S&C Electric Installs Smart Grid Storage Management System For Xcel Energy Wind-to-Battery Project

March 19, 2009 by Jeff Shepard

Integrating variable wind and solar power production with the needs of the power grid is an ongoing issue for the utility industry. Xcel Energy has begun testing battery-storage technology that captures wind energy and moves it to the electricity grid when needed. This is said to be the first U.S. application of the battery as a direct wind energy storage device.

S&C Electric Company was contracted to install the battery along with the S&C Smart Grid Storage Management System™ (SMS). The SMS is a fast-response automatic controller that interfaces between the stored energy system and the utility, providing the ability to store energy in a battery storage system, and to control the discharge of power when required. It can address such issues as intermittent power production with production peaks and valleys, VAR control on generation, SCADA control of wind production, and improved integration of wind generation into the standard generation production schedule. For example, SMS can store wind power during periods of high output. The stored power can then be used for a variety of purposes, including peak shaving, establishing a distributed power grid during a general outage, energy arbitrage, or power quality improvement.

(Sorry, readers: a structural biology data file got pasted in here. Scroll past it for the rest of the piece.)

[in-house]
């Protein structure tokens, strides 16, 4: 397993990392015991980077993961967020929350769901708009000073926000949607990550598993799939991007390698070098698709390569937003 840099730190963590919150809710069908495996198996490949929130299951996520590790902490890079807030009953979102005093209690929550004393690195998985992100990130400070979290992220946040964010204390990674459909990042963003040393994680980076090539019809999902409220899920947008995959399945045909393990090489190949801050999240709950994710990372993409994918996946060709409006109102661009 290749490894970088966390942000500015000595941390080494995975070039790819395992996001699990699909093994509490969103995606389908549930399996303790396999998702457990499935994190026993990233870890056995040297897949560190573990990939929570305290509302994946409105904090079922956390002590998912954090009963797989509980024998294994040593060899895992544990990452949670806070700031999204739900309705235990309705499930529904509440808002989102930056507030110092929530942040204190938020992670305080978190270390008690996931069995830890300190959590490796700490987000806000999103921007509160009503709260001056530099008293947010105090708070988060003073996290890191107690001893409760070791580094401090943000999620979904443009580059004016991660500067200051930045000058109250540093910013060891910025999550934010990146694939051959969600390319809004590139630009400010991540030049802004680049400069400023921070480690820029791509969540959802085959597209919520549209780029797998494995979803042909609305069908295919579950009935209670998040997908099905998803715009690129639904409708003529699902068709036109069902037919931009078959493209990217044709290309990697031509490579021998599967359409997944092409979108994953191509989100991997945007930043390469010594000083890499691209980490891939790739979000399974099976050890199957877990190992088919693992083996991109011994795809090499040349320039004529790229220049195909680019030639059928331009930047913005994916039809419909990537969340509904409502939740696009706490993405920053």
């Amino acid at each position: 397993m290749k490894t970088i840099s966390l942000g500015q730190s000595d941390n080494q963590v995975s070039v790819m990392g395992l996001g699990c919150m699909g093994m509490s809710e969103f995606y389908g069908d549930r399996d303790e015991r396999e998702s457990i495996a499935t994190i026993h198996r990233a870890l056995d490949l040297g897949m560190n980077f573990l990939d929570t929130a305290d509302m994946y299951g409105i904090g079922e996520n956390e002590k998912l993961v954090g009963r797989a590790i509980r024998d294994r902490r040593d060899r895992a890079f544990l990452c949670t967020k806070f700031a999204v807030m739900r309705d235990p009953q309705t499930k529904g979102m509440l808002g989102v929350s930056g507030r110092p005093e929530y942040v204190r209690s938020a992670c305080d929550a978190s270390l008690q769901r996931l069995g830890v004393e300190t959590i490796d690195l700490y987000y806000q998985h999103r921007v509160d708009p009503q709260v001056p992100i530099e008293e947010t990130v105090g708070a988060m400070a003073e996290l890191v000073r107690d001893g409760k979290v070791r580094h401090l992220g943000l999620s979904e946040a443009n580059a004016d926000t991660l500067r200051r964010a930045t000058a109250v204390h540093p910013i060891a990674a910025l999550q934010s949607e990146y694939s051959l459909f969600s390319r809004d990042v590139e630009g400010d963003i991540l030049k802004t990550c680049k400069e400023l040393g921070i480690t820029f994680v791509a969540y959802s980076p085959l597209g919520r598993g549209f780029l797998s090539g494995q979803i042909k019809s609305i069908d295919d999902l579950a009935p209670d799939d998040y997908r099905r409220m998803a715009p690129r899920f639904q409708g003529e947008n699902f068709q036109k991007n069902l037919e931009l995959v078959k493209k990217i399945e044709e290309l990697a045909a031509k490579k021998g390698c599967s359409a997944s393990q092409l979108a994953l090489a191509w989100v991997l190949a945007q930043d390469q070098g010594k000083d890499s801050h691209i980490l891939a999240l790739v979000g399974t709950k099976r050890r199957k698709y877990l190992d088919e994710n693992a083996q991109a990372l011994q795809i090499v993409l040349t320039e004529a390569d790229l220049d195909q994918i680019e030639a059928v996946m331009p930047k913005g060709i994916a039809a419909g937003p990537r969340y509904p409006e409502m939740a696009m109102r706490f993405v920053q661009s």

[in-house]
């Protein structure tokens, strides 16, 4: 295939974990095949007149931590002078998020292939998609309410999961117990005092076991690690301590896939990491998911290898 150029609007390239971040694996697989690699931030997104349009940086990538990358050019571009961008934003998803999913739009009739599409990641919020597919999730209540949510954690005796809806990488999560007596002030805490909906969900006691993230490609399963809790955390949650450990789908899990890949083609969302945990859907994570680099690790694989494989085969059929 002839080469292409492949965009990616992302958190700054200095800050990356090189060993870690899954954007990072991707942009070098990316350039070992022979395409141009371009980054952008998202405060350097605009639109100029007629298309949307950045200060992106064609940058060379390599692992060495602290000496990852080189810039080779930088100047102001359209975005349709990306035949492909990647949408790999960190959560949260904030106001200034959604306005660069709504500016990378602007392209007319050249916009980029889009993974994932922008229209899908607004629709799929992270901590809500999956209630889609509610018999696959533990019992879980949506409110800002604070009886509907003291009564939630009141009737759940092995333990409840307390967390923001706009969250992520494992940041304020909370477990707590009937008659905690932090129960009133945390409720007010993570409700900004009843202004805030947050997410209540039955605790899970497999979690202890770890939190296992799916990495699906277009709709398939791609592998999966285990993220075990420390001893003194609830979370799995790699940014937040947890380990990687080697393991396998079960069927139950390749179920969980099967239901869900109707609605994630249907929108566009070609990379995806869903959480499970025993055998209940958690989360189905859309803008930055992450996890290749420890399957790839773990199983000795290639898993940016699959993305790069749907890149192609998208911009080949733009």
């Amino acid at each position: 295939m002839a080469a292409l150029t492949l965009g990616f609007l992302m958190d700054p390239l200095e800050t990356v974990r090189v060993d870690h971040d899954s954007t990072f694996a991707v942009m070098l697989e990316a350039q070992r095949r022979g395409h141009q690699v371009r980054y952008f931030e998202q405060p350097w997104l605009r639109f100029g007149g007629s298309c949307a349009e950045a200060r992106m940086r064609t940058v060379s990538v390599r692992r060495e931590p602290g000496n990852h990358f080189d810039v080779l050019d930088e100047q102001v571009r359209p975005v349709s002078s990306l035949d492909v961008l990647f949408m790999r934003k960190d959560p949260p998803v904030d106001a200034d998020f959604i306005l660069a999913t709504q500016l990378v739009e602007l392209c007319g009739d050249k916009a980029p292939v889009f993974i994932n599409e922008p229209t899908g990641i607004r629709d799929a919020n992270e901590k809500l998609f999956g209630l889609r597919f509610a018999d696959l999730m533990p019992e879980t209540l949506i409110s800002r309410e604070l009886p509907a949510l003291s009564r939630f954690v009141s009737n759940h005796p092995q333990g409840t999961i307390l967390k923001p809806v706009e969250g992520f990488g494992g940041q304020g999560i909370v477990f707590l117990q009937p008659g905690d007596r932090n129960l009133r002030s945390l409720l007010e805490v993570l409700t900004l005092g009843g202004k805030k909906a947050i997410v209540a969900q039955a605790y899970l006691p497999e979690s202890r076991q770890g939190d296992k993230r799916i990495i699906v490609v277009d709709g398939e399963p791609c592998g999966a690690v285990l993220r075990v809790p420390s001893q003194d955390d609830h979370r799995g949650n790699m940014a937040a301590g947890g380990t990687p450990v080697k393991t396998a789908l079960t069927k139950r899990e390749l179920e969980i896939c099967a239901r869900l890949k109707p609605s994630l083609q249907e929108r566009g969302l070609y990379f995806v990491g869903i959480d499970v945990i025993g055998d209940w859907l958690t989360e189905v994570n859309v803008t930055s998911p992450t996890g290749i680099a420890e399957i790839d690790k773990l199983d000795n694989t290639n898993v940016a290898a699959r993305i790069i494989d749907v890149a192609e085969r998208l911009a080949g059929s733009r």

"Energy storage is key to expanding the use of renewable energy," said Dick Kelly, Xcel Energy Chairman, President and CEO. "This technology has the potential to reduce the impact caused by the variability and limited predictability of wind energy generation."

The 20 50kW battery modules will be roughly the size of two semi trailers and weigh approximately 80 tons. They will be able to store about 7.2 MWh of electricity, with a charge/discharge capacity of one megawatt. When fully charged, the sodium-sulfur battery will potentially power 500 homes for over seven hours. When the wind blows, the batteries are charged. When the wind calms down, the batteries supplement the power flow.

The project is located in Beaver Creek, Minnesota, about 30 miles east of Sioux Falls, South Dakota. The battery installation is adjacent and connected to a nearby 11-MW wind farm owned by Minwind Energy, LLC.